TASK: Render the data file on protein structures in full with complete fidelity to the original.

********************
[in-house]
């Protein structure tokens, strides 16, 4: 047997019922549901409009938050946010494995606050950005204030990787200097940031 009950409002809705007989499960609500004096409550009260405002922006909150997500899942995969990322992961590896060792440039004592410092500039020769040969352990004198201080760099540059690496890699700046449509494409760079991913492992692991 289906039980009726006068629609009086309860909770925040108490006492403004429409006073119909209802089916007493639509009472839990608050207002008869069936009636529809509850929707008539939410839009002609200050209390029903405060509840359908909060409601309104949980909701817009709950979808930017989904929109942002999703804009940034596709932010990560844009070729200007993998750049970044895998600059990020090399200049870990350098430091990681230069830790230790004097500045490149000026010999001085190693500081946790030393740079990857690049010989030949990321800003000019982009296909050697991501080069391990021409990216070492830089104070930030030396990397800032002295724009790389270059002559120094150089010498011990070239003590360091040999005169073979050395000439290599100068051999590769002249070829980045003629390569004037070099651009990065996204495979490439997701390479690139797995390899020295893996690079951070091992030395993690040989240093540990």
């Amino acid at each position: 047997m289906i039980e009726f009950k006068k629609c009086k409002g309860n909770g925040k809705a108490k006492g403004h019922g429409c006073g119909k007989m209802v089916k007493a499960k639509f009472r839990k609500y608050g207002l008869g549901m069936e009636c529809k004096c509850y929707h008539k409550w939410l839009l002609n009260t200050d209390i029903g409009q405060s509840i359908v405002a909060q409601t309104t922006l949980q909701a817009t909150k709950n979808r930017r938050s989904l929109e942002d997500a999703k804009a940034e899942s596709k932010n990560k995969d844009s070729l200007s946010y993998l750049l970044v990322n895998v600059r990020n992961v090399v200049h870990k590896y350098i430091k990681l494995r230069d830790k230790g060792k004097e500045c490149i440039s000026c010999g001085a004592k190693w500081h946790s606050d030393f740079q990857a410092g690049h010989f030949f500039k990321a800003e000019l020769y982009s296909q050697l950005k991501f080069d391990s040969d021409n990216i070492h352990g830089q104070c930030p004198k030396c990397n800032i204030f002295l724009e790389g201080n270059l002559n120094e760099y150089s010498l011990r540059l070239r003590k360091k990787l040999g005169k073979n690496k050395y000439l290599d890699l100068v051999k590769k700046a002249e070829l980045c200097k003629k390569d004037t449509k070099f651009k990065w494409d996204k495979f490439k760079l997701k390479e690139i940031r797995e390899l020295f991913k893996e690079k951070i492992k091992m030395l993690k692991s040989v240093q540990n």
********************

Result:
[in-house]
């Protein structure tokens, strides 16, 4: 047997019922549901409009938050946010494995606050950005204030990787200097940031 009950409002809705007989499960609500004096409550009260405002922006909150997500899942995969990322992961590896060792440039004592410092500039020769040969352990004198201080760099540059690496890699700046449509494409760079991913492992692991 289906039980009726006068629609009086309860909770925040108490006492403004429409006073119909209802089916007493639509009472839990608050207002008869069936009636529809509850929707008539939410839009002609200050209390029903405060509840359908909060409601309104949980909701817009709950979808930017989904929109942002999703804009940034596709932010990560844009070729200007993998750049970044895998600059990020090399200049870990350098430091990681230069830790230790004097500045490149000026010999001085190693500081946790030393740079990857690049010989030949990321800003000019982009296909050697991501080069391990021409990216070492830089104070930030030396990397800032002295724009790389270059002559120094150089010498011990070239003590360091040999005169073979050395000439290599100068051999590769002249070829980045003629390569004037070099651009990065996204495979490439997701390479690139797995390899020295893996690079951070091992030395993690040989240093540990």
């Amino acid at each position: 047997m289906i039980e009726f009950k006068k629609c009086k409002g309860n909770g925040k809705a108490k006492g403004h019922g429409c006073g119909k007989m209802v089916k007493a499960k639509f009472r839990k609500y608050g207002l008869g549901m069936e009636c529809k004096c509850y929707h008539k409550w939410l839009l002609n009260t200050d209390i029903g409009q405060s509840i359908v405002a909060q409601t309104t922006l949980q909701a817009t909150k709950n979808r930017r938050s989904l929109e942002d997500a999703k804009a940034e899942s596709k932010n990560k995969d844009s070729l200007s946010y993998l750049l970044v990322n895998v600059r990020n992961v090399v200049h870990k590896y350098i430091k990681l494995r230069d830790k230790g060792k004097e500045c490149i440039s000026c010999g001085a004592k190693w500081h946790s606050d030393f740079q990857a410092g690049h010989f030949f500039k990321a800003e000019l020769y982009s296909q050697l950005k991501f080069d391990s040969d021409n990216i070492h352990g830089q104070c930030p004198k030396c990397n800032i204030f002295l724009e790389g201080n270059l002559n120094e760099y150089s010498l011990r540059l070239r003590k360091k990787l040999g005169k073979n690496k050395y000439l290599d890699l100068v051999k590769k700046a002249e070829l980045c200097k003629k390569d004037t449509k070099f651009k990065w494409d996204k495979f490439k760079l997701k390479e690139i940031r797995e390899l020295f991913k893996e690079k951070i492992k091992m030395l993690k692991s040989v240093q540990n």